Ileana Gonzalez Monserrat, a Cuban writer residing in the United States, has written a novel titled La Habana 1995. Gonzalez Monserrat emphasizes the political value of art and literature. She recalls that "Victor Hugo was one of the individuals most damaged Napoleon. From his exile in Belgium he developed a tremendous literary activity. With his satirical works, including Napoleon Le Petit, he could show that the Emperor was not a monster, but a defeatable man." She adds that Victor Hugo, however, "was nothing but a writer with the ability to influence the mind."Romero reinforces this concept by using the example of Jose Marti, the most revered hero from Cuba's fight for independence from Spain. Marti never abandoned his dedication to writing, in spite of his tenacious political activity. He was even concerned about writing for children, as in La Edad de Oro, a collection of children's stories.Gonzalez Monserrat believes that "the propaganda war concerning the current Cuban tragedy has been won by Castro, because he knows how to use writers and artists to spread his political ideas. Castro realized from the beginning, that art and literature would become a passport for his ideology."
Gayol Mecias also speaks about the price that Cuban writers and artists must pay if they wish to enjoy the opportunities provided by Castro, since they are expected to "acknowledge and spread the image of the Cuban regime as a benefactor."Gayol adds that "literature and art, both at a national and international level, received sponsorship only if they served the regime's poltical agenda against the United States."Castro's use of culture is not limited to massive projects, since it also extends to carefully designed public relations campaigns, with influential people like Ted Turner, owner of TBS and CNN; Nobel Prize winner for literature Gabriel Garcia Marquez, of Colombia, who has been given a house in a very exclusive neghborhood in Havana, and actor and producer Robert Redford, who has been linked to the distribution of the Cuban film Strawberry and Chocolate. Many other celebrities have been Castro's guests in Havana.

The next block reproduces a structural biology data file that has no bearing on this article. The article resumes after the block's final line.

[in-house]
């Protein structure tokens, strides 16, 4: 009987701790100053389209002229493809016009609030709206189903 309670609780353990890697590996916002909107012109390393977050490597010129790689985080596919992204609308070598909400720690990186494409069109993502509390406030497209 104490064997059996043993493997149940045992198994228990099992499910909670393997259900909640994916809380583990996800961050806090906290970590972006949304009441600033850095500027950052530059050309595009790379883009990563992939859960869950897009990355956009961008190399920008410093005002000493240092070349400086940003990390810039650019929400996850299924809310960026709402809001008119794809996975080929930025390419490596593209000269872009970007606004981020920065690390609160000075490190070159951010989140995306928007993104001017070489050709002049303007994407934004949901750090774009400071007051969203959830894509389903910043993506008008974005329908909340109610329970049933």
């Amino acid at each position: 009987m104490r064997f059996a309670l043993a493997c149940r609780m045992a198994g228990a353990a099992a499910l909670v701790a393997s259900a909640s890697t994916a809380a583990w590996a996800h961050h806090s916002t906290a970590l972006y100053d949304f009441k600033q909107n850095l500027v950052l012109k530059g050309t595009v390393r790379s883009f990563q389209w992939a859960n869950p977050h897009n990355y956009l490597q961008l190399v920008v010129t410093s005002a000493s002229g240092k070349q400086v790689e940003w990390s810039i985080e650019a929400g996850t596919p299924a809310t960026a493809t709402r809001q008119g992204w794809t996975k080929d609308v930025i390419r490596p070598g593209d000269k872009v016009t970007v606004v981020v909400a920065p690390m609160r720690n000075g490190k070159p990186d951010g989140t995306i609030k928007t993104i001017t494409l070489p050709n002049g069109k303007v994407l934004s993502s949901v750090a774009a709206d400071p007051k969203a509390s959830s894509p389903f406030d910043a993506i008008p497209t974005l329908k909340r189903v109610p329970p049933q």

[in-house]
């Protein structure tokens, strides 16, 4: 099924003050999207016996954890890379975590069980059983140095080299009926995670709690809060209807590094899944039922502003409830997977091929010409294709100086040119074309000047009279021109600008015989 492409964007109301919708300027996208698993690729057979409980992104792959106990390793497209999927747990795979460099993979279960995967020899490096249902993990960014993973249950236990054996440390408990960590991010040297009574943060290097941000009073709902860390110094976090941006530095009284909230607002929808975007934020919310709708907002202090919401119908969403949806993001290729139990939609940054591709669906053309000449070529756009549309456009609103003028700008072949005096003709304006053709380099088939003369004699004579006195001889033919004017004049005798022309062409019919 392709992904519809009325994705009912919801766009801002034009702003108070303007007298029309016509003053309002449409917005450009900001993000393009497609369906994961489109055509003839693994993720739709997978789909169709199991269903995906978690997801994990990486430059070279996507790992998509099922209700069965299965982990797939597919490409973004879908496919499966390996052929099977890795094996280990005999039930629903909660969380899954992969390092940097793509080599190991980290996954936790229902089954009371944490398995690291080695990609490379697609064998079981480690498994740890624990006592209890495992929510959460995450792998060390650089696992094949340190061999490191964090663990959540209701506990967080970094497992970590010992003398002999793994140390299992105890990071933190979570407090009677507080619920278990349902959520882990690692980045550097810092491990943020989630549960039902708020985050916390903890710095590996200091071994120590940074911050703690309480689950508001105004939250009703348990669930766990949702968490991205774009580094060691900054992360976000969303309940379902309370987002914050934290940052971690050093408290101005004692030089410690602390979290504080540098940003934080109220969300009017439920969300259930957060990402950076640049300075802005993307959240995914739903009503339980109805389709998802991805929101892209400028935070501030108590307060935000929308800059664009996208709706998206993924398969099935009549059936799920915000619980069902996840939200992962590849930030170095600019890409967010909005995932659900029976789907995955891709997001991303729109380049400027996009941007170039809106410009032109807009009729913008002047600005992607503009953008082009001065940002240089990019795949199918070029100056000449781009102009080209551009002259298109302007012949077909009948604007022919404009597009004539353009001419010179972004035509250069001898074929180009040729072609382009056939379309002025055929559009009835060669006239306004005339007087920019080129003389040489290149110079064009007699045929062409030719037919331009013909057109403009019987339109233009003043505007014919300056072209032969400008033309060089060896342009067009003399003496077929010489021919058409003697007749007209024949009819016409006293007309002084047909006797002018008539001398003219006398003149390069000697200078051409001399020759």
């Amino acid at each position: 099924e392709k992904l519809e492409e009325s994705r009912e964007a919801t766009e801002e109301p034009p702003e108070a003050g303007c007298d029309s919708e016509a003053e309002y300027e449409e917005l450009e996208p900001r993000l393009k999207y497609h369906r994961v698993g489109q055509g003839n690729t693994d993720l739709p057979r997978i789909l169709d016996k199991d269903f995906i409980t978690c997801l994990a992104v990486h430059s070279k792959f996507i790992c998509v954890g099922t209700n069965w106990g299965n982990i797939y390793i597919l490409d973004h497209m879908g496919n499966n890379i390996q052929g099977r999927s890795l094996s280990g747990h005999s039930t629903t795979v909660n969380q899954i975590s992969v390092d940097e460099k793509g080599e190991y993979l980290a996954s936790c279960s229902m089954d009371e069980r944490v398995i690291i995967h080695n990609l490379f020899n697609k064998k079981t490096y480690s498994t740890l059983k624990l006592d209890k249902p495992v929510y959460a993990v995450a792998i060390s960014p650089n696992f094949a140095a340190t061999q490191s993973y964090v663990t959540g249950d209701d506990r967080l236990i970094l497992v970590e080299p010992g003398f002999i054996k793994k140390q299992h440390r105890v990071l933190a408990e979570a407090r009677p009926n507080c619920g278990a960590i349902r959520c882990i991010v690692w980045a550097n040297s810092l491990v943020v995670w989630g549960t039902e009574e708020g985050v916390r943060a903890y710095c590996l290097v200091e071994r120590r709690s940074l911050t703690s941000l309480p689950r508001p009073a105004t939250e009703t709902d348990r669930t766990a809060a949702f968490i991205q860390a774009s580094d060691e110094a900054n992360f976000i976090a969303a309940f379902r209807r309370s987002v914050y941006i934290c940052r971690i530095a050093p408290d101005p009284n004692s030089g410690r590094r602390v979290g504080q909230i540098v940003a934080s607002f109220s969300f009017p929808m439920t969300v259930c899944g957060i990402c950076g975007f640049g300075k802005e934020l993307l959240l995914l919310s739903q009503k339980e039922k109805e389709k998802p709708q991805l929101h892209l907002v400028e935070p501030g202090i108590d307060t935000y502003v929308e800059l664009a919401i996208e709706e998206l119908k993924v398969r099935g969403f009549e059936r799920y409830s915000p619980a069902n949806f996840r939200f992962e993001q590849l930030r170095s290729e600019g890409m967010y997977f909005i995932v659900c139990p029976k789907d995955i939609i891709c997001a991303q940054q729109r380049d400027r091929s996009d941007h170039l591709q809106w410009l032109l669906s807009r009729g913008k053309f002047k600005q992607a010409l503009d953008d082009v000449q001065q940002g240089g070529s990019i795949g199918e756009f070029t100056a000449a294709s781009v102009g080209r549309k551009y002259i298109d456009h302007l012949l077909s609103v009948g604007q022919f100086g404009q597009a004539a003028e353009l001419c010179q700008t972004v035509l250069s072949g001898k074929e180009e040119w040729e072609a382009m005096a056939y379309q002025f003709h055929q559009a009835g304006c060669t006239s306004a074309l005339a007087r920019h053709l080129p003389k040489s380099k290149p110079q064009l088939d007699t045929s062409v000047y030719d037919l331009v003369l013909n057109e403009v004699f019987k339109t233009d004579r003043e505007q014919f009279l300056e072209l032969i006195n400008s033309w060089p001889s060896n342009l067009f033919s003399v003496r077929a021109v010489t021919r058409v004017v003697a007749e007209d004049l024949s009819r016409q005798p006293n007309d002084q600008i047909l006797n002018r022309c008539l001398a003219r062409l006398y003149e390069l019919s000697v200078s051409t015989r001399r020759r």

Casa de las Americas, for example, has provided an unprecedented opportunity for hundred of left-wing foreign artists and writers to publish their work, through publications sponsored by this institution, as well as through its annual award, which has been presented for many years in Spanish, English, French and Portuguese.These activities are carried out by meeting certain conditions. Gayol Mecias, who worked as literary researcher for Casa de las Américas, added that "a book or artistic work could never receive an award, if it stood against the ideology of the Revolution."The same has occurred with the Latin American film and theater festivals in Havana, where hundred of theater and film productions participate, and with the Bienal de La Habana for plastic arts.
"It is well known, and we should acknowledge, that as artists and writers we have been, and still are, sensitive to social utopias. In reality, we are also aware that artists and writers represent a kind of avant-garde of the cultural world. This avant-garde has been, at least in Latin America, a kind of critical conscience," Gayol emphasizes.
"Generally speaking, in Cuba as well as in foreign countries, it is important to take into account the consensus of that intellectual conscience," the writer believes.Concerning this issue, Gonzalez Monserrat, a restless traveler, points to a critical issue: "Cuban organizations in exile, in spite of their economic power and good will, up to now have not been able to defeat Castro in his control over public opinion at an international level. It is sad for Cubans in exile, that a literary genious like Reinaldo Arenas died in such poverty and isolation in New York, in spite of the fact that his last novel, Antes de que Anochezca, as well as almost all his novels, serve as a testimony of the failure of Castroism. The Cuban exile community did not capitalize politically the fact that this man was a product of the Revolution, a farmer whose life was shaped by the Communist system-- a system that later turned against him for his literary work, his political convictions and his homosexuality."